Cash is no longer available over the counter at a number of Commonwealth Bank locations across the country, where new Specialist Centres are now focussed on “more complex banking needs”.
Customers can withdraw or deposit cash at on-site ATMs instead.
WATCH THE VIDEO ABOVE: Commonwealth Bank makes major change to over-the-counter cash withdrawals.
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The Specialist Centres are located in Brisbane, Melbourne and Sydney, however Commonwealth Bank is yet to confirm the exact locations affected.
“Commonwealth Bank has created a very small number of Specialist Centres in major metropolitan areas, which are designed to support personal and business customers with more complex banking needs,” CBA said.
“These Specialist Centres provide customers with face-to-face access to specialist home and business lenders, and also offer the latest self-service technologies.”
The Specialist Centres are located near full-service branches, the bank said, and CBA continues to maintain “Australia’s largest branch network for customers”.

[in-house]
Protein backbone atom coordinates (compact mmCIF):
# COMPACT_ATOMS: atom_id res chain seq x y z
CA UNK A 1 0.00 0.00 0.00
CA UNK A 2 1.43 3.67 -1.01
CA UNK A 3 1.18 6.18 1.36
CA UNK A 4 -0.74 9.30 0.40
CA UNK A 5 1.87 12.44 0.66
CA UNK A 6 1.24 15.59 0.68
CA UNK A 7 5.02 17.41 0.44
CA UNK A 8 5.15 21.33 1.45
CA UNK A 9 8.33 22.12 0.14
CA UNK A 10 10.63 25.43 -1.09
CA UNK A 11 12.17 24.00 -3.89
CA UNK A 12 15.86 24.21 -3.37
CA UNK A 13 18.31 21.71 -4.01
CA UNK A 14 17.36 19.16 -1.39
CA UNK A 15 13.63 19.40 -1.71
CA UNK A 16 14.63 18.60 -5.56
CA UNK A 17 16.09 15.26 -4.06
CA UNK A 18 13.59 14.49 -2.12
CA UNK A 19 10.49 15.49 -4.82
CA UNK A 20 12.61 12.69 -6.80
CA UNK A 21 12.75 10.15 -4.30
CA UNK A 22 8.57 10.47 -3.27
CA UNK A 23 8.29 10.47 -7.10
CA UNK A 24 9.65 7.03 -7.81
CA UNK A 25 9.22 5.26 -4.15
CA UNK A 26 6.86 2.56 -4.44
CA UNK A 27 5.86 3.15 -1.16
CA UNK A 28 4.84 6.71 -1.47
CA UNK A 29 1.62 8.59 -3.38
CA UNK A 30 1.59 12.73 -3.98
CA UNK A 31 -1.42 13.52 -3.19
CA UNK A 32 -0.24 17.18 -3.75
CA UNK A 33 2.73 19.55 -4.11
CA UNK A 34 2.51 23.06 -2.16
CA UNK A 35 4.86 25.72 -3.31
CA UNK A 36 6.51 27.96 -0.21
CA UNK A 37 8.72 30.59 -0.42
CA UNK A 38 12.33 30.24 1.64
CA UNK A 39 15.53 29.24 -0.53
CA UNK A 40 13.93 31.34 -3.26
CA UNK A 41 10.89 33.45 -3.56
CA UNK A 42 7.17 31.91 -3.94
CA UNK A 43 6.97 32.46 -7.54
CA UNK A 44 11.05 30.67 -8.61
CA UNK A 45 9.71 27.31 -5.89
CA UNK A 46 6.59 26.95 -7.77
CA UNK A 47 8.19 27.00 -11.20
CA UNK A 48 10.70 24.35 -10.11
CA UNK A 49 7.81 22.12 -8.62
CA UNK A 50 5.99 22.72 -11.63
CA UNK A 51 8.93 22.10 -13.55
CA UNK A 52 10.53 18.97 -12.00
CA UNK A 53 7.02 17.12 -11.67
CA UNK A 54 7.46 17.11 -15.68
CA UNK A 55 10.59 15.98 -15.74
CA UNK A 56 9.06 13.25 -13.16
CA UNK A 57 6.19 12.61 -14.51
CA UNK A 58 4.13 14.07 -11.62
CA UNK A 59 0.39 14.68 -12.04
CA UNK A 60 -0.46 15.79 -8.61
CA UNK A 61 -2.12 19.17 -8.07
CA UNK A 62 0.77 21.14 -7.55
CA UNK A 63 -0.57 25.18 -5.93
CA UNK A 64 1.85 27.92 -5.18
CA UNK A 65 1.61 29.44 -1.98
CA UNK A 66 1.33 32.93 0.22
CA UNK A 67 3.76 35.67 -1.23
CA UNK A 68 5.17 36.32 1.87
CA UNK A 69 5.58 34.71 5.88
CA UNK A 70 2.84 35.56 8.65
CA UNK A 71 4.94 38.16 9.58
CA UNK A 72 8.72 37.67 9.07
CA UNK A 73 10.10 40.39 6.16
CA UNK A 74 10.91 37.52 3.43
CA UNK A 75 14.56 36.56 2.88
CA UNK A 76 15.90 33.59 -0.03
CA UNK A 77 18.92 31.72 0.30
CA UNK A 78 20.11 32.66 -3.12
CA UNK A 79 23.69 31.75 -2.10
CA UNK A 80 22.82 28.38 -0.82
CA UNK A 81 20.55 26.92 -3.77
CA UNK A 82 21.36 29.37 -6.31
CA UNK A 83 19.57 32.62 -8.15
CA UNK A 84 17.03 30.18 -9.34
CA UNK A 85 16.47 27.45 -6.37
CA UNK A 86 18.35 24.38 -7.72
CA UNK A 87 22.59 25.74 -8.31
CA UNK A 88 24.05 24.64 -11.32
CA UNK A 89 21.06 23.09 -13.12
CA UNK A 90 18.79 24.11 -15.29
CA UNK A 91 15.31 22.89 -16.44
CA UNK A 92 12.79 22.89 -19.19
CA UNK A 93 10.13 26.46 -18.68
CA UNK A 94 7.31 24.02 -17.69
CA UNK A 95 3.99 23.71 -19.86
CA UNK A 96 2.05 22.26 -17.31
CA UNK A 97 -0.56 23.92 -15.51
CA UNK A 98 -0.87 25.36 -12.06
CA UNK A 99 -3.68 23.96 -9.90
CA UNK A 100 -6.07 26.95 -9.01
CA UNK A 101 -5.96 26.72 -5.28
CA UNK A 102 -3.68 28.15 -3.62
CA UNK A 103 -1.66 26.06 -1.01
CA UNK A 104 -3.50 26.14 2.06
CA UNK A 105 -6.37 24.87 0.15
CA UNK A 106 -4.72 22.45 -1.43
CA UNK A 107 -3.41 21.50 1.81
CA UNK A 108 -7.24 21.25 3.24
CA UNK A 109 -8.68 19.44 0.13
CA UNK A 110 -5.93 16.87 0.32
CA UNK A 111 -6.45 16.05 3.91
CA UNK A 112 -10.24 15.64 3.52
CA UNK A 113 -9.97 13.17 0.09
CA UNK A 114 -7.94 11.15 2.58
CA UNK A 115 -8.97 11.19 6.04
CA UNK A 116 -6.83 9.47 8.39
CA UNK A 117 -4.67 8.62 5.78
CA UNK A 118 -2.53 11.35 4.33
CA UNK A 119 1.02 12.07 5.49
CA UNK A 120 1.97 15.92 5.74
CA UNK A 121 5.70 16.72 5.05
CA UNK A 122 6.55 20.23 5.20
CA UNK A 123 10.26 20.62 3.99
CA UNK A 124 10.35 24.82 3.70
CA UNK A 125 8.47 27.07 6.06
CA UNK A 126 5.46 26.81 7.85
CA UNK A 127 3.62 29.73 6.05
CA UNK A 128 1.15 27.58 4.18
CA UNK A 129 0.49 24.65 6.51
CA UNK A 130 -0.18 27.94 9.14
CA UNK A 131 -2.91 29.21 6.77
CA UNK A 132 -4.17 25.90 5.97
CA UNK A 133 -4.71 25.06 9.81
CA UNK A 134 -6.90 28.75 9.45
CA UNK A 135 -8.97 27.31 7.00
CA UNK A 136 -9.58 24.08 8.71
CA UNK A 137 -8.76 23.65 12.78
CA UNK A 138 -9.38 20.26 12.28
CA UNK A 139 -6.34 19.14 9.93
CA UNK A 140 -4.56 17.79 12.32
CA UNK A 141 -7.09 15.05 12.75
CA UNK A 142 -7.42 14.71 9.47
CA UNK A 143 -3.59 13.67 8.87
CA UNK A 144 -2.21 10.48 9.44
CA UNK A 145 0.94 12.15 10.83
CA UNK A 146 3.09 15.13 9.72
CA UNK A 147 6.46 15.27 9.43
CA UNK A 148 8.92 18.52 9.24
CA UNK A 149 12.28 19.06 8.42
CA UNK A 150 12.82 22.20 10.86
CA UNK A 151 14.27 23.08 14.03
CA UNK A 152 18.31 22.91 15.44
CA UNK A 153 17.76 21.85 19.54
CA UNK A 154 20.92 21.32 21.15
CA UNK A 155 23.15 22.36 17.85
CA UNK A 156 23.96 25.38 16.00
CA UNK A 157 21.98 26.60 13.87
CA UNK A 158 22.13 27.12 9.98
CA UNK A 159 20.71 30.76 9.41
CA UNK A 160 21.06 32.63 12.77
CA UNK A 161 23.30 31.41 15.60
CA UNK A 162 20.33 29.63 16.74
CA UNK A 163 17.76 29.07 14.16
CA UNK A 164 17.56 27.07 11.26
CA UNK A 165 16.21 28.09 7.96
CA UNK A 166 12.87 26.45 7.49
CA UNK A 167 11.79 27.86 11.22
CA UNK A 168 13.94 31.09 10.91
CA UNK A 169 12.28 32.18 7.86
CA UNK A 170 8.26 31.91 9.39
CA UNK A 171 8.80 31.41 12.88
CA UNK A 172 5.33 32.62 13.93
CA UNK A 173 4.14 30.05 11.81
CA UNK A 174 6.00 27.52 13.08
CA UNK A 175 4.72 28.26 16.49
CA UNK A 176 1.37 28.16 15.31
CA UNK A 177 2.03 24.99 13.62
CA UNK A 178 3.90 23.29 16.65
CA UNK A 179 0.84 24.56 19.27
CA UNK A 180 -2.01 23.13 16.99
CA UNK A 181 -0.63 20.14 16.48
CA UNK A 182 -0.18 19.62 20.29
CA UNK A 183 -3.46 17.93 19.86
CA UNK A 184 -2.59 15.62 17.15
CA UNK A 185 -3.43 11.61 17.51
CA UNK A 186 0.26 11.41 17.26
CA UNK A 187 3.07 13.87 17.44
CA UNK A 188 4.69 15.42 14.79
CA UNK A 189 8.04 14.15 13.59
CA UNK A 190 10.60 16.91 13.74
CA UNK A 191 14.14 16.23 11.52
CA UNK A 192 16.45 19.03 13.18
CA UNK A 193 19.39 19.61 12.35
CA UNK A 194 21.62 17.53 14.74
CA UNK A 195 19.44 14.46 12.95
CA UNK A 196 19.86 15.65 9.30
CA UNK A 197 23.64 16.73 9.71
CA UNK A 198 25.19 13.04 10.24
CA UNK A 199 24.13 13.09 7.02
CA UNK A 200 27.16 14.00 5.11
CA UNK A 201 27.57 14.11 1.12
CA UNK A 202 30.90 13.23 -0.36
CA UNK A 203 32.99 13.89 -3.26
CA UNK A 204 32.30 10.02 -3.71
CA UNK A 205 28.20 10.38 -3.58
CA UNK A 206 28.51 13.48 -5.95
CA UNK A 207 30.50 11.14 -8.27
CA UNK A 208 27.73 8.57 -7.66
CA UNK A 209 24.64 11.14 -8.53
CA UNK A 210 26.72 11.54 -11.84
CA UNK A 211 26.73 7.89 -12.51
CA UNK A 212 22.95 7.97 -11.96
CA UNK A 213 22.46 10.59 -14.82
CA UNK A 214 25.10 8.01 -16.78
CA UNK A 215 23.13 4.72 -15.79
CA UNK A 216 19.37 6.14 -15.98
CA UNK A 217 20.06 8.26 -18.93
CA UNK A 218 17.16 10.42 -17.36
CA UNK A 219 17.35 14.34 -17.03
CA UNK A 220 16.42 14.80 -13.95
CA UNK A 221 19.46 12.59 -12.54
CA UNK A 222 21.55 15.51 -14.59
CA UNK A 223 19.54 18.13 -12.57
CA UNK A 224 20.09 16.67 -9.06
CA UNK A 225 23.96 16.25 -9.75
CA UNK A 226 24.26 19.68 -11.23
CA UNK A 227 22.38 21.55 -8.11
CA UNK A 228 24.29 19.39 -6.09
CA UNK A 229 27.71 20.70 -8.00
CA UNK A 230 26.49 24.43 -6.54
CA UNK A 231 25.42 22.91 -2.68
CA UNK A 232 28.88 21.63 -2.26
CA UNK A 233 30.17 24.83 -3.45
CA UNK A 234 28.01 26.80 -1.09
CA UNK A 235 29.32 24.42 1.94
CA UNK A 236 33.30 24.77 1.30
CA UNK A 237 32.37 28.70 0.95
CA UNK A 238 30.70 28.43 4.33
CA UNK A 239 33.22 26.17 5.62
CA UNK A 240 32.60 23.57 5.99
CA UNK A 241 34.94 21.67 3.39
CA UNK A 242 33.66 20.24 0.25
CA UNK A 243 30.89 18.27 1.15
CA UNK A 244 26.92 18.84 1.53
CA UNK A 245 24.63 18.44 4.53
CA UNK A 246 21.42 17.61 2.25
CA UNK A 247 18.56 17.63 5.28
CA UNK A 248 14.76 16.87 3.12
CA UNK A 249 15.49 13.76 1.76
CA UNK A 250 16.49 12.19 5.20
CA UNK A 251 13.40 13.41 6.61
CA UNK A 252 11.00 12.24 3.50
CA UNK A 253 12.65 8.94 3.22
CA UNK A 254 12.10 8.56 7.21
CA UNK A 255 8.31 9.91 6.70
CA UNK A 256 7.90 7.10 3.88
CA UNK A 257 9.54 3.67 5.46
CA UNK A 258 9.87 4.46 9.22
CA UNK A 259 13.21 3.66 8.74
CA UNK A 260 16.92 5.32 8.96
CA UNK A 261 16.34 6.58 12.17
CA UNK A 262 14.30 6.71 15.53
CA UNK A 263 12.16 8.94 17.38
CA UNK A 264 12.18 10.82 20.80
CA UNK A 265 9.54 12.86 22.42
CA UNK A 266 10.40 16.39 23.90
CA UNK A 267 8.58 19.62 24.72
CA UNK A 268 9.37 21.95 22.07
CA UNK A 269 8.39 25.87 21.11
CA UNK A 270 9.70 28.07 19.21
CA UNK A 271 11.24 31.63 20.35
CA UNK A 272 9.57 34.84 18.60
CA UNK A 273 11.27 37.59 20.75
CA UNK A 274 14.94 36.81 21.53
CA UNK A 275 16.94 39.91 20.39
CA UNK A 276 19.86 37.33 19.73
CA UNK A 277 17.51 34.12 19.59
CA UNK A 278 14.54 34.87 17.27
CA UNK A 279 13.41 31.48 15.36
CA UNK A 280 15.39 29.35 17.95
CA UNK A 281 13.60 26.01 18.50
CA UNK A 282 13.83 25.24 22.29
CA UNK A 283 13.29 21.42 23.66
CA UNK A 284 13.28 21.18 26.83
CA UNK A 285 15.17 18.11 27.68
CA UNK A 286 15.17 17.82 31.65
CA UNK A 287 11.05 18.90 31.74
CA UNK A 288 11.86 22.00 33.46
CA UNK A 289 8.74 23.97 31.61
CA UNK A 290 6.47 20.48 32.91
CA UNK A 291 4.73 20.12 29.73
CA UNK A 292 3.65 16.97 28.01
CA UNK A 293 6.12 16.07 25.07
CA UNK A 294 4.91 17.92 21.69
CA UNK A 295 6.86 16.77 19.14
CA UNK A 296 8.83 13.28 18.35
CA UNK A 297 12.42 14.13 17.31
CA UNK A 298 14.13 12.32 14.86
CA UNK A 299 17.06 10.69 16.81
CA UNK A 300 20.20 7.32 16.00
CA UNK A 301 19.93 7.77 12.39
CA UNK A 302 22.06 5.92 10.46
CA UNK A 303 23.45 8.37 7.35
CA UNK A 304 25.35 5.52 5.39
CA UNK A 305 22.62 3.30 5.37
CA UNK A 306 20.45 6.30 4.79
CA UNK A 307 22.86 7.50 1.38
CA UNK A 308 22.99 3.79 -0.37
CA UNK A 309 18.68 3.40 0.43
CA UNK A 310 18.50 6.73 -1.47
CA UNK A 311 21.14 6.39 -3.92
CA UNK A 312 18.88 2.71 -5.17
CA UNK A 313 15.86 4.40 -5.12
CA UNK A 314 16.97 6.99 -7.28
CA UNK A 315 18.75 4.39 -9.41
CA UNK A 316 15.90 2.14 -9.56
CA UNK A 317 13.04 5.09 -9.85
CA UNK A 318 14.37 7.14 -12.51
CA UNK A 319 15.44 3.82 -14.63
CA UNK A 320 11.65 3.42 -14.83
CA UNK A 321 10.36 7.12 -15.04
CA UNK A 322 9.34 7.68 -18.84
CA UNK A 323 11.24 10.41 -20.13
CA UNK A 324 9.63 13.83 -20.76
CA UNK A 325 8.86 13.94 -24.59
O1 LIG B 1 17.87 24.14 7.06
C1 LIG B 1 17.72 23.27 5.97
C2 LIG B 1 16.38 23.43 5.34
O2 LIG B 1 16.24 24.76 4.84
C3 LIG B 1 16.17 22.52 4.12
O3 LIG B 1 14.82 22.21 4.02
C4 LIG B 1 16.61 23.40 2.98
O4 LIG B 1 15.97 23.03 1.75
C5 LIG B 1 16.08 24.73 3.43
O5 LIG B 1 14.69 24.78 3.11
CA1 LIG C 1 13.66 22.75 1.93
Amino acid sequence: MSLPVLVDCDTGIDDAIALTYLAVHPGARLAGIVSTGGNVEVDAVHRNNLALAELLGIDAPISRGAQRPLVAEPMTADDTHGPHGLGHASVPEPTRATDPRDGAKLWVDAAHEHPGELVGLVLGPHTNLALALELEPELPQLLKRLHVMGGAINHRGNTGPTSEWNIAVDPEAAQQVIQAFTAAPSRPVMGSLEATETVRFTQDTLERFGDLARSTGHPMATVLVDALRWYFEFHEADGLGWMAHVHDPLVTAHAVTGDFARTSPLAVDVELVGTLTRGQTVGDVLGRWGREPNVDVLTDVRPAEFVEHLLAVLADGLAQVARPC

The new centres offer general customer assistance and help with home loans, business loans and saving goals.
Customers can also process bank cheque and international money transfers at the centres.
Commonwealth Bank customers can also withdraw and deposit through the bank’s app using Cardless Cash.
This allows customers to securely withdraw cash without their card, or even arrange for someone else to collect the money for them.
Customers can withdraw up to $500 each day using Cardless Cash.
An eight-digit Cash Code and Cash PIN, provided through the app, must be used within 30 minutes or the money is returned to their account.
Customers can deposit money using their card, an ATM Deposit Card or their account details.
The cashless trend
The news comes after ANZ scrapped cash at a number of its locations earlier this year, citing a decrease in demand for physical money.
The affected branch locations have smart ATMs where transactions can be performed.
“Senior citizens, new migrants, people who are disabled, they do need face-to-face help, there’s a danger here of excluding some elements of our society,” Swinburne University technology professor Steve Worthington told 7NEWS.
ANZ said most customers who visit bank branches these days are there to discuss “more complex and big financial decisions, such as borrowing for a new home or establishing business accounts for a new business”.
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